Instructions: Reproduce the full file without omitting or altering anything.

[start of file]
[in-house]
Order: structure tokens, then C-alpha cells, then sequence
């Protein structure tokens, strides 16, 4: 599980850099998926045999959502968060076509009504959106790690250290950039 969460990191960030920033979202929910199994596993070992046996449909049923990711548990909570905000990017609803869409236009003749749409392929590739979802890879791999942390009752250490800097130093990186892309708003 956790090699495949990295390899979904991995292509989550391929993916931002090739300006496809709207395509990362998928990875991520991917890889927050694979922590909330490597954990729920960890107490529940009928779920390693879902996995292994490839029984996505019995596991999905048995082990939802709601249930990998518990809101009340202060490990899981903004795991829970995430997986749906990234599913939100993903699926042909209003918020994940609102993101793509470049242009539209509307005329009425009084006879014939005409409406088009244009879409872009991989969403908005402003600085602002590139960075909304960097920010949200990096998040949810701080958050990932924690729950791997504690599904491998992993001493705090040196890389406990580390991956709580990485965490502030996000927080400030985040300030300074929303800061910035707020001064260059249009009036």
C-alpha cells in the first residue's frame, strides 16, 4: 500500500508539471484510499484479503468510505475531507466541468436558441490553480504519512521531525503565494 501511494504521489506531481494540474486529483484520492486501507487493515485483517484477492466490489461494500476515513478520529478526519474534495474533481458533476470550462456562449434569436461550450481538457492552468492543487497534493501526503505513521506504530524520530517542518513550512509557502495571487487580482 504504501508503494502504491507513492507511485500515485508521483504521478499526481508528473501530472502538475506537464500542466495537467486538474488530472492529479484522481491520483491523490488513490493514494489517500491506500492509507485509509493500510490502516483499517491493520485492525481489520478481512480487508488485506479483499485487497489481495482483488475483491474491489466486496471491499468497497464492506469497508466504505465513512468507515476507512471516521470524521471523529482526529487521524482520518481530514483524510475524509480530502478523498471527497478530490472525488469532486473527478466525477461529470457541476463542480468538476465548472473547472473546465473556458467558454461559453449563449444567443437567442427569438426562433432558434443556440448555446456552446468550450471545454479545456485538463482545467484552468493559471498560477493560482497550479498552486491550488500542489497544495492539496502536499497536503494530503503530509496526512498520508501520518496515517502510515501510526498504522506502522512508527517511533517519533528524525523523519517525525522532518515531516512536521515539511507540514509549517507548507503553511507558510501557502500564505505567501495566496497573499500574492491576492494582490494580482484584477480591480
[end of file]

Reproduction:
[in-house]
Order: structure tokens, then C-alpha cells, then sequence
């Protein structure tokens, strides 16, 4: 599980850099998926045999959502968060076509009504959106790690250290950039 969460990191960030920033979202929910199994596993070992046996449909049923990711548990909570905000990017609803869409236009003749749409392929590739979802890879791999942390009752250490800097130093990186892309708003 956790090699495949990295390899979904991995292509989550391929993916931002090739300006496809709207395509990362998928990875991520991917890889927050694979922590909330490597954990729920960890107490529940009928779920390693879902996995292994490839029984996505019995596991999905048995082990939802709601249930990998518990809101009340202060490990899981903004795991829970995430997986749906990234599913939100993903699926042909209003918020994940609102993101793509470049242009539209509307005329009425009084006879014939005409409406088009244009879409872009991989969403908005402003600085602002590139960075909304960097920010949200990096998040949810701080958050990932924690729950791997504690599904491998992993001493705090040196890389406990580390991956709580990485965490502030996000927080400030985040300030300074929303800061910035707020001064260059249009009036």
C-alpha cells in the first residue's frame, strides 16, 4: 500500500508539471484510499484479503468510505475531507466541468436558441490553480504519512521531525503565494 501511494504521489506531481494540474486529483484520492486501507487493515485483517484477492466490489461494500476515513478520529478526519474534495474533481458533476470550462456562449434569436461550450481538457492552468492543487497534493501526503505513521506504530524520530517542518513550512509557502495571487487580482 504504501508503494502504491507513492507511485500515485508521483504521478499526481508528473501530472502538475506537464500542466495537467486538474488530472492529479484522481491520483491523490488513490493514494489517500491506500492509507485509509493500510490502516483499517491493520485492525481489520478481512480487508488485506479483499485487497489481495482483488475483491474491489466486496471491499468497497464492506469497508466504505465513512468507515476507512471516521470524521471523529482526529487521524482520518481530514483524510475524509480530502478523498471527497478530490472525488469532486473527478466525477461529470457541476463542480468538476465548472473547472473546465473556458467558454461559453449563449444567443437567442427569438426562433432558434443556440448555446456552446468550450471545454479545456485538463482545467484552468493559471498560477493560482497550479498552486491550488500542489497544495492539496502536499497536503494530503503530509496526512498520508501520518496515517502510515501510526498504522506502522512508527517511533517519533528524525523523519517525525522532518515531516512536521515539511507540514509549517507548507503553511507558510501557502500564505505567501495566496497573499500574492491576492494582490494580482484584477480591480